Build Now, Pay Later

$3.7 BIL­LION That's the es­ti­mated share of the $71.5 bil­lion in con­struc­tion costs for projects un­der way in this province that are as­so­ci­ated with late pay­ment, ac­cord­ing to the B.C. Con­struc­tion As­so­ci­a­tion ( BCCA). As April brings the province's first

BC Business Magazine - - Tmı - By Melissa Edwards

Chan, di­rec­tor of prod­uct com­mer­cial­iza­tion and qual­ity. “To be first with in­no­va­tion, we need a play­ground close to home where our teams can ob­serve and re­spond quickly to evolv­ing re­sults.”

Dave Lane and Jeremy Guard founded Arc'teryx in 1989. They launched the busi­ness with the first lam­i­nated climbing har­ness, whose 3D foam made it more com­fort­able than tra­di­tional stitched ver­sions. Arc'teryx de­sign­ers went on to in­vent the wa­ter­proof zip­per. To shave weight, they cut wa­ter­proof­ing tape in half. When they couldn't find a ma­chine to form knee pads, they tin­kered their own. The com­pany has also in­no­vated with style, go­ing for a clean, min­i­mal­ist aes­thetic. Ded­i­cated teams in its de­sign depart­ment fo­cus on colour and pat­tern­mak­ing.

Arc'teryx prod­ucts are usu­ally the most ex­pen­sive in their cat­e­gory, but they still sell. “Arc'teryx is not dis­tracted,” says Doug Sch­nitzs­pahn, the Colorado-based ed­i­tor of Out­door Re­tailer mag­a­zine, which cov­ers the ad­ven­ture sports gear in­dus­try. “They sur­vive at a high price point by be­ing dis­ci­plined with what they do and with the qual­ity of the prod­ucts they of­fer.”

Now a pri­vately owned sub­sidiary of Fin­nish con­glom­er­ate Amer Sports Corp., which bought it in 2005, Arc'teryx doesn't share fi­nan­cial data. But in 2014 the com­pany told ski pub­li­ca­tion Pow­der mag­a­zine that it was ap­proach­ing US$300 mil­lion in an­nual sales. Arc'teryx has since in­creased its head of­fice and de­sign cen­tre head count by a third, from 325 to 473, and man­u­fac­tur­ing and ware­house staff by even more, from 250 to 480.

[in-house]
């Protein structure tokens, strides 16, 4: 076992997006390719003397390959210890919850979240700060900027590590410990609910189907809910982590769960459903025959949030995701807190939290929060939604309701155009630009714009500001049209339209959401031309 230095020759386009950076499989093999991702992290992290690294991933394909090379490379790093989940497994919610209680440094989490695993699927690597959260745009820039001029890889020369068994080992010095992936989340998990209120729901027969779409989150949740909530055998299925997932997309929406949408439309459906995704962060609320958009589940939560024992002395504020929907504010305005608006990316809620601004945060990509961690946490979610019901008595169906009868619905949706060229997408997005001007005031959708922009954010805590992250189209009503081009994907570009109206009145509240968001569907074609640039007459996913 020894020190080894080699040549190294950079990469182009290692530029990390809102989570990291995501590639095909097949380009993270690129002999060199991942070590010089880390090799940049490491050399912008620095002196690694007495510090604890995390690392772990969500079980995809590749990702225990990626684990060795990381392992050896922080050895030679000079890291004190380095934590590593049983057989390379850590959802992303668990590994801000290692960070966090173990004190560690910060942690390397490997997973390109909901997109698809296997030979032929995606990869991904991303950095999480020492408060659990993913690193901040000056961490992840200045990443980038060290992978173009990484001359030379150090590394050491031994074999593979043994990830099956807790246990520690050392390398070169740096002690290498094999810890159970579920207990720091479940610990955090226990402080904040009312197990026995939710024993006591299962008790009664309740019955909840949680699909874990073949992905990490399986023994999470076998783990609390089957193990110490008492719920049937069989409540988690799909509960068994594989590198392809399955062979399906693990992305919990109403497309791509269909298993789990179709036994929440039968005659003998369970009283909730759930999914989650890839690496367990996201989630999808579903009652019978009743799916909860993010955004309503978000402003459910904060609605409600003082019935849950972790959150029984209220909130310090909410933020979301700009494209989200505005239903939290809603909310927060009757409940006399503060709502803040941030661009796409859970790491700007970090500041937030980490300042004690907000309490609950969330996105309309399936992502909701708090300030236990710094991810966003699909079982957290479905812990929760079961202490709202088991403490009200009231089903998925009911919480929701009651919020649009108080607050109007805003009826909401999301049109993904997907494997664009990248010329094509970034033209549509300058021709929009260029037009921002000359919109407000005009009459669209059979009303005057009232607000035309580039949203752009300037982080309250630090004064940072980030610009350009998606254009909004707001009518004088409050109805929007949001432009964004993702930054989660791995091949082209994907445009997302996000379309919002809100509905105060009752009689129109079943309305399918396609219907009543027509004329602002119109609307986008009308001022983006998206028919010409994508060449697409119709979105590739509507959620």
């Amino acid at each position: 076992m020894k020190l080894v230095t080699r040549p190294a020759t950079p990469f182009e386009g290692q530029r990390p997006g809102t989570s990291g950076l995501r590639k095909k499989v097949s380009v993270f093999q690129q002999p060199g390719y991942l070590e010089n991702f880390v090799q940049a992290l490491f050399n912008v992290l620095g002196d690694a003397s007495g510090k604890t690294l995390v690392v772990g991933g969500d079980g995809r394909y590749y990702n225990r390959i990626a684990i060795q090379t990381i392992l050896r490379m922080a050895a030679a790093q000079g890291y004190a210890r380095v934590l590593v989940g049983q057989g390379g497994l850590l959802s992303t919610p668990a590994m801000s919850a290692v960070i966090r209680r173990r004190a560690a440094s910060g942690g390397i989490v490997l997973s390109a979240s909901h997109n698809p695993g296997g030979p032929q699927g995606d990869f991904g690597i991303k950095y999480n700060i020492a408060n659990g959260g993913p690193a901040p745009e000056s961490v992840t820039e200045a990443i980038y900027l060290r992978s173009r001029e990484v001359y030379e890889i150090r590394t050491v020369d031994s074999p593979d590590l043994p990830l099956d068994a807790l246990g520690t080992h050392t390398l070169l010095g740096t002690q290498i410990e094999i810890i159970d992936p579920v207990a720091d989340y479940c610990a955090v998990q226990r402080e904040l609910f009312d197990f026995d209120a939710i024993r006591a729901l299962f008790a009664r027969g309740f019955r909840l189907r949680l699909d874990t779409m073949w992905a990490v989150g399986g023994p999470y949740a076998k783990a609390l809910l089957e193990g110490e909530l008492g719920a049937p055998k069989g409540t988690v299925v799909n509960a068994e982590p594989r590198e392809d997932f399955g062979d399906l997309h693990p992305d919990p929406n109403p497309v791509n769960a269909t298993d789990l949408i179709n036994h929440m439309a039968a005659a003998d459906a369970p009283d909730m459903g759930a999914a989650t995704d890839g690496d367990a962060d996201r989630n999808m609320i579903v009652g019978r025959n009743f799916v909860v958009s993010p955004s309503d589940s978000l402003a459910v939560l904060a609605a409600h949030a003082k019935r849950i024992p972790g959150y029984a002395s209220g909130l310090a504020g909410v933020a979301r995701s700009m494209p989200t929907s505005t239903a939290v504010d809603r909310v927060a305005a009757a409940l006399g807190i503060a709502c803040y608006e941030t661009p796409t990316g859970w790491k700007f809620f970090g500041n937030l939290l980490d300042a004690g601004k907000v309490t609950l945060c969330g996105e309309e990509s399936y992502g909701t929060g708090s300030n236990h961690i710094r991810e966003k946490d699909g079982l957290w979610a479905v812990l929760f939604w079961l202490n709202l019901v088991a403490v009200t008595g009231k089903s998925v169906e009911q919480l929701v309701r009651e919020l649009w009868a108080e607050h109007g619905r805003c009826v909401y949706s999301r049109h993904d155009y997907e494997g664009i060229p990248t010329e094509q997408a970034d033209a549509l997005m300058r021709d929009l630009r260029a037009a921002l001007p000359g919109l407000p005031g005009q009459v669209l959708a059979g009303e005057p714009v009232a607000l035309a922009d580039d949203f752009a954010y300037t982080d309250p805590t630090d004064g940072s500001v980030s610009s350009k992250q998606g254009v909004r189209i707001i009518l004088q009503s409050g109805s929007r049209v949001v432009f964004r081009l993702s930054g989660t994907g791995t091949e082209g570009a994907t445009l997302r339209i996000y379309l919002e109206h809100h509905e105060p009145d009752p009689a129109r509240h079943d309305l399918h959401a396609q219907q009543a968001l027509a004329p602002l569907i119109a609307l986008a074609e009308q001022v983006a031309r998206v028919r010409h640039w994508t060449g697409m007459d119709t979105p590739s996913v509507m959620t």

As the com­pany grew, it ex­panded from do­mes­tic man­u­fac­tur­ing to more than 20 part­ner fac­to­ries world­wide, in coun­tries from China and Viet­nam to Bangladesh and El Sal­vador. But Arc'teryx has con­sis­tently kept 10 per­cent of pro­duc­tion in the Lower Main­land, mainly safety items such as an avalanche airbag pack and climbing har­nesses, new and emerg­ing prod­ucts, and the Al­pha SV jacket.

“[A lo­cal fac­tory] pro­vides a safe place to ex­per­i­ment,” Chan says. “We tend to keep our big­ger chal­lenges at Arc'one, where we're bet­ter able to mon­i­tor, guide pro­duc­tion and then lever­age the ex­pe­ri­ence to our over­seas fa­cil­i­ties.”

Do­mes­tic man­u­fac­tur­ing also lets com­pa­nies like Arc'teryx re­main nim­ble, says Mar­cus Ew­ert-johns, pres­i­dent and CEO of the BC Al­liance for Man­u­fac­tur­ing, an ad­vo­cacy group. “Chi­nese fac­to­ries only want mas­sive or­ders,” he ex­plains. “If you only want to make a few hun­dred of some­thing, roll out a


In a Fe­bru­ary re­port to the pro­vin­cial gov­ern­ment, the BC Al­liance for Man­u­fac­tur­ing es­ti­mated that the province's man­u­fac­tur­ing sec­tor must hire 4,765 em­ploy­ees by 2025. The oc­cu­pa­tion with the most va­can­cies: in­dus­trial sew­ers. new model at the last minute or fill a new or­der, you can do that quickly here. It's closer to your main customer base in the U.S.”

It also pro­tects com­pet­i­tive ad­van­tage. “If you take in­no­va­tion to a Chi­nese fac­tory, it will be copied,” Ew­ert-johns says. Made-in-canada prod­ucts have a lux­ury ca­chet, es­pe­cially in Asia, he adds: “It's why com­pa­nies like Canada Goose main­tain their Cana­dian pro­duc­tion.”

The chal­lenge is find­ing the tal­ent to keep op­er­a­tions in Van­cou­ver hum­ming. In a re­cent study, Ew­ert-johns found that the B.C. ap­parel in­dus­try needed 438 sew­ers in 2016, a num­ber he projects will climb to more than 1,500 by 2025.

Arc'teryx runs a full-time train­ing mod­ule at Arc'one be­cause skilled work­ers are im­pos­si­ble to find. “The ap­parel in­dus­try in Van­cou­ver has tra­di­tion­ally been built on the flow of im­mi­grants, and the flow is not there,” Chan says. That's why there are no plans to bring more pro­duc­tion to Arc'one. In­stead, the fa­cil­ity helps Arc'teryx fo­cus on in­dus­trylead­ing de­sign.

“We make a lot of cool stuff in B.C. be­cause we have to,” Ew­ert-johns says. “You have to be find a cool niche, and you have do it re­ally well. In the eyes of the buyer, you have to be the best. That's some­thing Arc'teryx has fig­ured out.”

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